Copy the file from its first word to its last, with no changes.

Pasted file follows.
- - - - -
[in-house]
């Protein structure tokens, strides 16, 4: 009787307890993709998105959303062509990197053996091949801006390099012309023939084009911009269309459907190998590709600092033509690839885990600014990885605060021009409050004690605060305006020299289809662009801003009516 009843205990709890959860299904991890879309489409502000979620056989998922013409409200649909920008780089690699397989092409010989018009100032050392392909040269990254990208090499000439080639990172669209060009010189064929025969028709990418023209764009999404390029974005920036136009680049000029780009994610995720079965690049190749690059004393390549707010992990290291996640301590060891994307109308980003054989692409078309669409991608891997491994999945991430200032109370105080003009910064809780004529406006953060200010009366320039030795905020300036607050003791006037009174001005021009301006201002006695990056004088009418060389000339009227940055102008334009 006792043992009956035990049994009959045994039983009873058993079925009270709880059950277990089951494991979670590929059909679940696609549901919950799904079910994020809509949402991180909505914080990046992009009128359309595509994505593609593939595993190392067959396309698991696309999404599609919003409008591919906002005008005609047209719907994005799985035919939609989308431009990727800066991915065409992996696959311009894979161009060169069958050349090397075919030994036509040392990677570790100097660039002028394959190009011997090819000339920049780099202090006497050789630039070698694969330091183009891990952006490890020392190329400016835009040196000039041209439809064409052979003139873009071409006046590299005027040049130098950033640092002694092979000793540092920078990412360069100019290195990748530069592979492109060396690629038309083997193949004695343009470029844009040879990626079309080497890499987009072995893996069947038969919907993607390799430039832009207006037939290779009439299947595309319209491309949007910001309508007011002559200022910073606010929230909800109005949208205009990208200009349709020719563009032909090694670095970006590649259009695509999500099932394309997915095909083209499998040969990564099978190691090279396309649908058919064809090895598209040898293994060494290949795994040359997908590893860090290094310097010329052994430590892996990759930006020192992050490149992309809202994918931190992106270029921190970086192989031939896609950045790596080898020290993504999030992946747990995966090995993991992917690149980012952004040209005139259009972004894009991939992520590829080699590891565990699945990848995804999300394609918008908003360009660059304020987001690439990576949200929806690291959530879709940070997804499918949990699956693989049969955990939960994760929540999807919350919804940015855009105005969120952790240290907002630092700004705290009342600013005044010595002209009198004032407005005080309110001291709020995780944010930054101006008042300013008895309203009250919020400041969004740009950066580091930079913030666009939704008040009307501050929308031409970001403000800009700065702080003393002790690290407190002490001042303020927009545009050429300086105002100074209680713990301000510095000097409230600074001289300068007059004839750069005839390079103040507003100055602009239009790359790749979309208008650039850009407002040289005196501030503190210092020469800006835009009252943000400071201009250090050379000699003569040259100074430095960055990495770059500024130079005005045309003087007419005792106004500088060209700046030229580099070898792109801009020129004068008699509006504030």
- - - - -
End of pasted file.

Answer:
[in-house]
């Protein structure tokens, strides 16, 4: 009787307890993709998105959303062509990197053996091949801006390099012309023939084009911009269309459907190998590709600092033509690839885990600014990885605060021009409050004690605060305006020299289809662009801003009516 009843205990709890959860299904991890879309489409502000979620056989998922013409409200649909920008780089690699397989092409010989018009100032050392392909040269990254990208090499000439080639990172669209060009010189064929025969028709990418023209764009999404390029974005920036136009680049000029780009994610995720079965690049190749690059004393390549707010992990290291996640301590060891994307109308980003054989692409078309669409991608891997491994999945991430200032109370105080003009910064809780004529406006953060200010009366320039030795905020300036607050003791006037009174001005021009301006201002006695990056004088009418060389000339009227940055102008334009 006792043992009956035990049994009959045994039983009873058993079925009270709880059950277990089951494991979670590929059909679940696609549901919950799904079910994020809509949402991180909505914080990046992009009128359309595509994505593609593939595993190392067959396309698991696309999404599609919003409008591919906002005008005609047209719907994005799985035919939609989308431009990727800066991915065409992996696959311009894979161009060169069958050349090397075919030994036509040392990677570790100097660039002028394959190009011997090819000339920049780099202090006497050789630039070698694969330091183009891990952006490890020392190329400016835009040196000039041209439809064409052979003139873009071409006046590299005027040049130098950033640092002694092979000793540092920078990412360069100019290195990748530069592979492109060396690629038309083997193949004695343009470029844009040879990626079309080497890499987009072995893996069947038969919907993607390799430039832009207006037939290779009439299947595309319209491309949007910001309508007011002559200022910073606010929230909800109005949208205009990208200009349709020719563009032909090694670095970006590649259009695509999500099932394309997915095909083209499998040969990564099978190691090279396309649908058919064809090895598209040898293994060494290949795994040359997908590893860090290094310097010329052994430590892996990759930006020192992050490149992309809202994918931190992106270029921190970086192989031939896609950045790596080898020290993504999030992946747990995966090995993991992917690149980012952004040209005139259009972004894009991939992520590829080699590891565990699945990848995804999300394609918008908003360009660059304020987001690439990576949200929806690291959530879709940070997804499918949990699956693989049969955990939960994760929540999807919350919804940015855009105005969120952790240290907002630092700004705290009342600013005044010595002209009198004032407005005080309110001291709020995780944010930054101006008042300013008895309203009250919020400041969004740009950066580091930079913030666009939704008040009307501050929308031409970001403000800009700065702080003393002790690290407190002490001042303020927009545009050429300086105002100074209680713990301000510095000097409230600074001289300068007059004839750069005839390079103040507003100055602009239009790359790749979309208008650039850009407002040289005196501030503190210092020469800006835009009252943000400071201009250090050379000699003569040259100074430095960055990495770059500024130079005005045309003087007419005792106004500088060209700046030229580099070898792109801009020129004068008699509006504030």